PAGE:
Rusalka’s Long Legs

Olivia Clare

What she said I believed. My great-great-grandmother Ula could not walk from six to nine, the age I was when she told me why. Her face had a rutted linen-like skin. She had arthritic knees, atrophied legs like a doll’s. Her house—heirlooms and cats and photographs of ancestors, our ancestors, padlocked in a concrete tomb in the graveyard five miles away. The oldest family member alive, she said, is the one who lives with the dead.

We buried her in 1990 with a diamond royal flush in her hand. She played poker twice a week at the casino in Lafayette. She had friends and cancer and debt. I believe what remains of her must by now have shrunk to the size of a mummified child pharaoh awaiting another life.

Her legs. Ula said: in 1906, outside New Orleans, she was six and following her mother, Del, up a hill. For an hour, Del was ahead, her blonde-white hair in rough straight strands so dense that if Ula had drawn her hands through that hair, if she’d covered her face with it, she told me she’d never have found her way out.

You like it here, walking with me? said Del.

I think so, said Ula.

How long would you walk? How far those little legs go?

Far as I want.

They were walking through sparse woods on a hill behind a hospital, Our Lady of Lourdes. Del had a room in the ladies’ mental ward, fifth floor. Ula’s father had dropped Ula off for a full day visit, and Del had introduced her to all the nurses, some of the patients, and Ula had sat on the sun porch while it rained, sucking a garlic clove the hospital cook had given her. The rain had stopped. Then she and Del went to the hospital rose garden and chased a glossy black bee, and the nurse wasn’t looking, and Del picked Ula up under her arms and lifted her over the fence. Then Del herself climbed over, holding up her hair as she did.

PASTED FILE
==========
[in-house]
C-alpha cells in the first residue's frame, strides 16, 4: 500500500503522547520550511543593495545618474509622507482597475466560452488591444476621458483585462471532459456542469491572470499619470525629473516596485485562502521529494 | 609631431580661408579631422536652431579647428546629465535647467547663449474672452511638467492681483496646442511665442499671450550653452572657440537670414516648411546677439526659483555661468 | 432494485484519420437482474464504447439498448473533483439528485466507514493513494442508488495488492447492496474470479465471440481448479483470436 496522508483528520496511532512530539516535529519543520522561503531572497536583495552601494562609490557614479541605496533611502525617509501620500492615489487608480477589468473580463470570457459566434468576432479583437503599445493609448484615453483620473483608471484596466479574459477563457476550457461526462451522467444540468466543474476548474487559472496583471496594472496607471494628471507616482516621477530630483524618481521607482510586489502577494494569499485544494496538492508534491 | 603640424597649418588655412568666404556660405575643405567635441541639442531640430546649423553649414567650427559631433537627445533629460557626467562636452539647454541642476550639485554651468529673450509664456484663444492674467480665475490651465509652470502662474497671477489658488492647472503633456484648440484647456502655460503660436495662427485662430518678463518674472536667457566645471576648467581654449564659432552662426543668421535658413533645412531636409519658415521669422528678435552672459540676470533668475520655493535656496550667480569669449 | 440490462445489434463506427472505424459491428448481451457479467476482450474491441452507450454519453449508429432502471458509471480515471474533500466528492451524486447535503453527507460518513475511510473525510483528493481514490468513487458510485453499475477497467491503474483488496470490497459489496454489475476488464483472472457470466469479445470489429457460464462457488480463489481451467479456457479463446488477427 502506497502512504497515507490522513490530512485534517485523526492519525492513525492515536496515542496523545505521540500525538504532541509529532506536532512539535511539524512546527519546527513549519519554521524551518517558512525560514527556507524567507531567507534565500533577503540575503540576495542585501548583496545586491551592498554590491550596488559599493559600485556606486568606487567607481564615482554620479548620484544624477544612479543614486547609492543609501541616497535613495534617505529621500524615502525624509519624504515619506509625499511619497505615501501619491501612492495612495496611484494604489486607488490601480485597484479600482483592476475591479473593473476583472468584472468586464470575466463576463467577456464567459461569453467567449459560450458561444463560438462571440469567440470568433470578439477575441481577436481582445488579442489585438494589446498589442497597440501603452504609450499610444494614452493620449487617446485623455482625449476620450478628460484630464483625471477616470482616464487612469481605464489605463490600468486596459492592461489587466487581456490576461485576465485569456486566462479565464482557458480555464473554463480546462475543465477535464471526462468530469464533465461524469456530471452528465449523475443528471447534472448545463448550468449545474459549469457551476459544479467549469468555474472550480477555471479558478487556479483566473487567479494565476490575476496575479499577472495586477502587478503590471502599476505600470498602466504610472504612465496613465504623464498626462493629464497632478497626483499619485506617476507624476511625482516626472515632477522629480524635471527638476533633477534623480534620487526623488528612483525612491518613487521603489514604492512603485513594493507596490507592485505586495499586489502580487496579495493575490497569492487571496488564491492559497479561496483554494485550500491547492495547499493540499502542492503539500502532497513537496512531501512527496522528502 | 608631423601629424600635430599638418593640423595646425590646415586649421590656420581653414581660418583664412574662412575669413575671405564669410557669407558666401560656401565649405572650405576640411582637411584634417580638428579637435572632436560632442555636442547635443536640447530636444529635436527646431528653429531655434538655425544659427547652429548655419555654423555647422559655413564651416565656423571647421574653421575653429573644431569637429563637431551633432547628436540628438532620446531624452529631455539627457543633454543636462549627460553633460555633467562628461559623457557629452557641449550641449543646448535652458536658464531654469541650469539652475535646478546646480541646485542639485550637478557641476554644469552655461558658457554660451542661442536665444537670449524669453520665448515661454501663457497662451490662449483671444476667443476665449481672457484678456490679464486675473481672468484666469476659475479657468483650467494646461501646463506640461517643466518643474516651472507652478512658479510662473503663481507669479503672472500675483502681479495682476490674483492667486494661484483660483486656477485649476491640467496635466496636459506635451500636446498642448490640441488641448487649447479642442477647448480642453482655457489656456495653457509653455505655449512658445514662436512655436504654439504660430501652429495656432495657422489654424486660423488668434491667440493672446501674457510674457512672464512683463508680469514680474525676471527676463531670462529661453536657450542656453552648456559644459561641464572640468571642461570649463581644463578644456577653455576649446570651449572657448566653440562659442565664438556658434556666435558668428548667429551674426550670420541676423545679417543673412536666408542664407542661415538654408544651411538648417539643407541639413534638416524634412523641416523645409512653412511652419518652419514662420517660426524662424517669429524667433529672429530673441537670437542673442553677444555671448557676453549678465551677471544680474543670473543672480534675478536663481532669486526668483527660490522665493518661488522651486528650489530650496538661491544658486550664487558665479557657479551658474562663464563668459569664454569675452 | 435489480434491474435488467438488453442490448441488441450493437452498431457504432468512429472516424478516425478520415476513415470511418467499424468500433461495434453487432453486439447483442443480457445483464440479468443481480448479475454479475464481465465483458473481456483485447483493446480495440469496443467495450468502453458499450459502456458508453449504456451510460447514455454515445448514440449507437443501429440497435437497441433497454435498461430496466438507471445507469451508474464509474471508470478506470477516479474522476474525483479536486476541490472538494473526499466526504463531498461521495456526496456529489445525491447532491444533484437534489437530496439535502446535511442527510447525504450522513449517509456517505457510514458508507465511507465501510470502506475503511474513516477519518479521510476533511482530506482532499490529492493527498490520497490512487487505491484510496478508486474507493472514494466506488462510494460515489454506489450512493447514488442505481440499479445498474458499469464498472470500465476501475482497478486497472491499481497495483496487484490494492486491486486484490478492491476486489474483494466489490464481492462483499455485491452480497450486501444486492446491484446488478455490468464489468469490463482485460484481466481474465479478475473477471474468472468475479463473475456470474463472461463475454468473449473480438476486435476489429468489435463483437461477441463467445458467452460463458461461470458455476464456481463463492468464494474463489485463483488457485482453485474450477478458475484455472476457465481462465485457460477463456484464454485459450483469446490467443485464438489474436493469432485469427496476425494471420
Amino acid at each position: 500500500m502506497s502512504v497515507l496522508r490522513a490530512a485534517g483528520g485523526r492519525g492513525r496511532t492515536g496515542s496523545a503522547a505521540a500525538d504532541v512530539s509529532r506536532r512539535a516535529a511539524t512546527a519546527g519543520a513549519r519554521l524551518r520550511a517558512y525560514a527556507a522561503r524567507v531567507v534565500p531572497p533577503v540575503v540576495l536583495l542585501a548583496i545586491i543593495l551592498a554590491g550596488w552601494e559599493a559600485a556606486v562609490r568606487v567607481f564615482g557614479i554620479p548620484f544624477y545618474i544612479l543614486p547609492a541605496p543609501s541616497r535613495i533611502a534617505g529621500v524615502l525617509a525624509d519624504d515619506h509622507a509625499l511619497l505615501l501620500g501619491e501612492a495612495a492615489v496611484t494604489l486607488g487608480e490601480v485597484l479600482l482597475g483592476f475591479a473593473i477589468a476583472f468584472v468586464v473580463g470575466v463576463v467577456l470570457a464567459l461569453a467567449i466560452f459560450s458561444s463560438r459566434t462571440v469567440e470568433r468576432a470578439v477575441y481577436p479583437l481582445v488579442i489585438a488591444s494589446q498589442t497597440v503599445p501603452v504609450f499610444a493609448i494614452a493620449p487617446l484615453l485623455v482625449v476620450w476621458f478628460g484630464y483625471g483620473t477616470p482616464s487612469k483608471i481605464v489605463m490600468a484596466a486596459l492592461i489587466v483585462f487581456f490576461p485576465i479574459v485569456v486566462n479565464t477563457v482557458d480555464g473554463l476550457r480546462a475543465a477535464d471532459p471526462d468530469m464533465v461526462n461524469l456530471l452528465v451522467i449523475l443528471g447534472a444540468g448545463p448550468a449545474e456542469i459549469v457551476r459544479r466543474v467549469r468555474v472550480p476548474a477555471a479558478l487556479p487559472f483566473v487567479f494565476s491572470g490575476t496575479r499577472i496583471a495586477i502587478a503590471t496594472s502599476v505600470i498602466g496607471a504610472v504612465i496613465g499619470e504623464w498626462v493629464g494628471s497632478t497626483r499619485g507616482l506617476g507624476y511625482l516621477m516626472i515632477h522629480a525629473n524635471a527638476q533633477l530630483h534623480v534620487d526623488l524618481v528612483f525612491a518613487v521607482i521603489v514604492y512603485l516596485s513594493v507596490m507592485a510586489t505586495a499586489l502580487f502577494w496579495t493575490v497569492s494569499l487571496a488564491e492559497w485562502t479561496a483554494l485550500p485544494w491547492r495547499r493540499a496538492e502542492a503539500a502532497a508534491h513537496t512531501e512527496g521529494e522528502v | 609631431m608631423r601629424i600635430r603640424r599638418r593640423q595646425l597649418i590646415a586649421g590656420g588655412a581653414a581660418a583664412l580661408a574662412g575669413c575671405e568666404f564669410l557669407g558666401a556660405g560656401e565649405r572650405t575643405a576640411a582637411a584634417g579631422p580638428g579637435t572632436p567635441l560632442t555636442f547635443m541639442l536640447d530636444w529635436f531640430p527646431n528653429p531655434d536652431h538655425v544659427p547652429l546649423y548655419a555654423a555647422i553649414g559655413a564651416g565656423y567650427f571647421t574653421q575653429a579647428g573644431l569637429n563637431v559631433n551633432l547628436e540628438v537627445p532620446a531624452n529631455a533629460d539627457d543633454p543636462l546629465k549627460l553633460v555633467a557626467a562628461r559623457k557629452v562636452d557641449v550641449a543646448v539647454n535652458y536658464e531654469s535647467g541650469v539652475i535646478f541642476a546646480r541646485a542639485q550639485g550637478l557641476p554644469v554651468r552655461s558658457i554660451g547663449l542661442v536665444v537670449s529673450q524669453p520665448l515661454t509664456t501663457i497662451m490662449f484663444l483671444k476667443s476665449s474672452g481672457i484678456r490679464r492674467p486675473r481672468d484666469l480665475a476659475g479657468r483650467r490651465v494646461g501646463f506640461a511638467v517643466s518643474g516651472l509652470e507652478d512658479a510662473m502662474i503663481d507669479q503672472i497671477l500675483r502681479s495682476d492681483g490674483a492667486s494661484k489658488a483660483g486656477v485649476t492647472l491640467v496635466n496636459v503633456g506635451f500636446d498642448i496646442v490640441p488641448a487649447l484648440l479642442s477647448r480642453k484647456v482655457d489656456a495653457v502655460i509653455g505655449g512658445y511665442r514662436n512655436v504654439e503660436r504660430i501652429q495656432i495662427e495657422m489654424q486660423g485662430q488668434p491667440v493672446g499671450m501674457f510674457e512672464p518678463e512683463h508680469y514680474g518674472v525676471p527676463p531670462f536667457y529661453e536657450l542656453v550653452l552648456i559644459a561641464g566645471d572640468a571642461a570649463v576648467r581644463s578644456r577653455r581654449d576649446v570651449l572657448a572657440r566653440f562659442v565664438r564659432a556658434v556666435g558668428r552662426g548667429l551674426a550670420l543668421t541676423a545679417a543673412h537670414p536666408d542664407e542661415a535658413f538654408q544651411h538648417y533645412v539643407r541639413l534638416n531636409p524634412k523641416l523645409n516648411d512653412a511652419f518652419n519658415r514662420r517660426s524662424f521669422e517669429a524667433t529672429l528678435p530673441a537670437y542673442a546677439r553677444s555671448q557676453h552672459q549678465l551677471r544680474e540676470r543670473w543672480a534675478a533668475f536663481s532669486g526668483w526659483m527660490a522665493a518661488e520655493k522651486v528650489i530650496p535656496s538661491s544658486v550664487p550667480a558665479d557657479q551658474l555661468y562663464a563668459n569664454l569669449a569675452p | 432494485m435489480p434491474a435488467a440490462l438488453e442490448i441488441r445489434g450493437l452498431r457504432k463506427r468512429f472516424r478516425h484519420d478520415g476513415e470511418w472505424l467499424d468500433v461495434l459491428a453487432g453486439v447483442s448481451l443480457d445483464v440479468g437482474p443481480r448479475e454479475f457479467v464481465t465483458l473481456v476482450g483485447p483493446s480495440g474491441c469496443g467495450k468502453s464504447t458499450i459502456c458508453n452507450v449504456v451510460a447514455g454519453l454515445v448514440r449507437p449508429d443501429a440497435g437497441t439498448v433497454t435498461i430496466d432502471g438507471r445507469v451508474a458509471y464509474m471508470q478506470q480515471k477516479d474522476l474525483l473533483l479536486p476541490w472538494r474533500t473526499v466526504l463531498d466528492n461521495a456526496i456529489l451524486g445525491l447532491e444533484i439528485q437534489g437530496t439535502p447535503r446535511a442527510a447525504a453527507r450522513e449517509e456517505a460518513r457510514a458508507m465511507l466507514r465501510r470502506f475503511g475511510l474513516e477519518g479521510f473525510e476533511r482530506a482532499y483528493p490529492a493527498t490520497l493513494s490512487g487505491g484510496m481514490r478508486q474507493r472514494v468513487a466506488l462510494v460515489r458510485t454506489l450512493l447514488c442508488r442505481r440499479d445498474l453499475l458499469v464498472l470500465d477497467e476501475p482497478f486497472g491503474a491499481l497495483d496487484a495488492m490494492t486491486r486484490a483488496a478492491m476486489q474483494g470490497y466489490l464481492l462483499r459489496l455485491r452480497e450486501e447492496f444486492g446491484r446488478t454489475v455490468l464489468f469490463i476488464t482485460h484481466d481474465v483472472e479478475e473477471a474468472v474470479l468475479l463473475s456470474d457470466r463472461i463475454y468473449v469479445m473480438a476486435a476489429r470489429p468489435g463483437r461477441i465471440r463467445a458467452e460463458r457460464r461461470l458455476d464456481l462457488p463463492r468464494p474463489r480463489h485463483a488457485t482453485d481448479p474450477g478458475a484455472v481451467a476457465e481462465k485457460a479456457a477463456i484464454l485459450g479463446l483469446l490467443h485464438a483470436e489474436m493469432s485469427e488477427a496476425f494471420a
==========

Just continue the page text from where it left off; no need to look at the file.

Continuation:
We’re rabbits, you and me, Del said, taking Ula’s hand. Rabbits who only go uphill. And they don’t stop until a hundred trees later.

It was a game.

Is Clark at the top? said Ula. She called her father by his first name because Del said to.

I’m not scared of him, said Del, a mother sees her child when she wants.

You couldn’t argue against her. Beyond the hill was open land, pasture, an old roofless shed split by a tree, a bunched bank of cherrybark oaks, trunks corroded with beetle nests and heart rot. Moss unspooled from the branches. The two of them sat against the split shed’s wall, a once-dark wood bleached lavender-gray. They were hot. It was early June. Del put her hair atop her head and held it there, then let it down. Del was what Clark called “a hard woman,” a face like a carving, an eagle-beak nose, and she pulled her skirt so high about her waist the hem would not cover her calves. She smelled of ladies’ ward—warm milk, disinfectant.

With her own child a mother does what she wants, said Del. She stood and clicked her teeth. She squinted in the sun. I’ll show you something I found here once, she said, then you won’t tell at all.

Around the shed were the remains of a mostly picked turnip and cabbage garden. There were disheveled rows of weeds and stems. A tomcat lay near-dead in the jessamine, panting, mangy orange as an old carpet. Parrot-yellow bits of petals flecked its mouth.

Don’t you touch it, said Del. Damn cat. The animal had surprised her.

He ain’t dead, Mama, Ula said. She stepped away. She wore a little dress and a barrette in her hair she would later lose.

See there, on his fur those spots on him like flowers?

Del broke a nail-thin wand off a branch on the ground and made a show of poking the tom’s tail. She received what seemed a proportionally small reward—the tom blinked.